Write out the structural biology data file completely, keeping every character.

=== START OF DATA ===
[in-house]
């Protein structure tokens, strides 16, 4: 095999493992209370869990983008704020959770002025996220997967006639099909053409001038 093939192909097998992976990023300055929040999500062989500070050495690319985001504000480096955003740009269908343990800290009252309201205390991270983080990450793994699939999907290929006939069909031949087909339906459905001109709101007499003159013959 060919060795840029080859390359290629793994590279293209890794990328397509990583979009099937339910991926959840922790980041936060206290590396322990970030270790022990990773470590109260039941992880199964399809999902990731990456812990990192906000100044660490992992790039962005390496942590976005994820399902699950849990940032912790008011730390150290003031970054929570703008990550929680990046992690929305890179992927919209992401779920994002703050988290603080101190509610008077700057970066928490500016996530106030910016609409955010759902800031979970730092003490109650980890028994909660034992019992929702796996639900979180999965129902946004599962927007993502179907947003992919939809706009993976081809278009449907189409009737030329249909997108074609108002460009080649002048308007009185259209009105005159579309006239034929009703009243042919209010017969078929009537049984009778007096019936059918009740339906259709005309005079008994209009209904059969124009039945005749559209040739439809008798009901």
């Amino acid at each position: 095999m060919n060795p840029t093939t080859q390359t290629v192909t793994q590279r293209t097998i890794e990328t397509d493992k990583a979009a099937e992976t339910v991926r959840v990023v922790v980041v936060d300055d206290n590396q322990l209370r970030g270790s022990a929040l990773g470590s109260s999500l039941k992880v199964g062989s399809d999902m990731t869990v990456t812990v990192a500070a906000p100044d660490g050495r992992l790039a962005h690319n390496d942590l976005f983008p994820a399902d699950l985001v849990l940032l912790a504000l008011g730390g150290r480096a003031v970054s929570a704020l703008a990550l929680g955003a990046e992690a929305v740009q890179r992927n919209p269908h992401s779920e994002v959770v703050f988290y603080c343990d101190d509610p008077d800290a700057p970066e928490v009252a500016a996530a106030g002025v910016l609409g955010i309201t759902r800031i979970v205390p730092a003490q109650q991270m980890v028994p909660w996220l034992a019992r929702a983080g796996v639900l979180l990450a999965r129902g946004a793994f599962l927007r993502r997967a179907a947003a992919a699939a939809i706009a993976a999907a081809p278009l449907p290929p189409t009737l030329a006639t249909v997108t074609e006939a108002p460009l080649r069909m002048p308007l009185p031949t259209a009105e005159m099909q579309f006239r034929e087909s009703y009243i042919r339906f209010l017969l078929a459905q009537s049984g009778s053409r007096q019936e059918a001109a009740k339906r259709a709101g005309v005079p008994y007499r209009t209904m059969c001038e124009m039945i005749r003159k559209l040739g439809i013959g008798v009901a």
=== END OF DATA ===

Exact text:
[in-house]
């Protein structure tokens, strides 16, 4: 095999493992209370869990983008704020959770002025996220997967006639099909053409001038 093939192909097998992976990023300055929040999500062989500070050495690319985001504000480096955003740009269908343990800290009252309201205390991270983080990450793994699939999907290929006939069909031949087909339906459905001109709101007499003159013959 060919060795840029080859390359290629793994590279293209890794990328397509990583979009099937339910991926959840922790980041936060206290590396322990970030270790022990990773470590109260039941992880199964399809999902990731990456812990990192906000100044660490992992790039962005390496942590976005994820399902699950849990940032912790008011730390150290003031970054929570703008990550929680990046992690929305890179992927919209992401779920994002703050988290603080101190509610008077700057970066928490500016996530106030910016609409955010759902800031979970730092003490109650980890028994909660034992019992929702796996639900979180999965129902946004599962927007993502179907947003992919939809706009993976081809278009449907189409009737030329249909997108074609108002460009080649002048308007009185259209009105005159579309006239034929009703009243042919209010017969078929009537049984009778007096019936059918009740339906259709005309005079008994209009209904059969124009039945005749559209040739439809008798009901």
């Amino acid at each position: 095999m060919n060795p840029t093939t080859q390359t290629v192909t793994q590279r293209t097998i890794e990328t397509d493992k990583a979009a099937e992976t339910v991926r959840v990023v922790v980041v936060d300055d206290n590396q322990l209370r970030g270790s022990a929040l990773g470590s109260s999500l039941k992880v199964g062989s399809d999902m990731t869990v990456t812990v990192a500070a906000p100044d660490g050495r992992l790039a962005h690319n390496d942590l976005f983008p994820a399902d699950l985001v849990l940032l912790a504000l008011g730390g150290r480096a003031v970054s929570a704020l703008a990550l929680g955003a990046e992690a929305v740009q890179r992927n919209p269908h992401s779920e994002v959770v703050f988290y603080c343990d101190d509610p008077d800290a700057p970066e928490v009252a500016a996530a106030g002025v910016l609409g955010i309201t759902r800031i979970v205390p730092a003490q109650q991270m980890v028994p909660w996220l034992a019992r929702a983080g796996v639900l979180l990450a999965r129902g946004a793994f599962l927007r993502r997967a179907a947003a992919a699939a939809i706009a993976a999907a081809p278009l449907p290929p189409t009737l030329a006639t249909v997108t074609e006939a108002p460009l080649r069909m002048p308007l009185p031949t259209a009105e005159m099909q579309f006239r034929e087909s009703y009243i042919r339906f209010l017969l078929a459905q009537s049984g009778s053409r007096q019936e059918a001109a009740k339906r259709a709101g005309v005079p008994y007499r209009t209904m059969c001038e124009m039945i005749r003159k559209l040739g439809i013959g008798v009901a």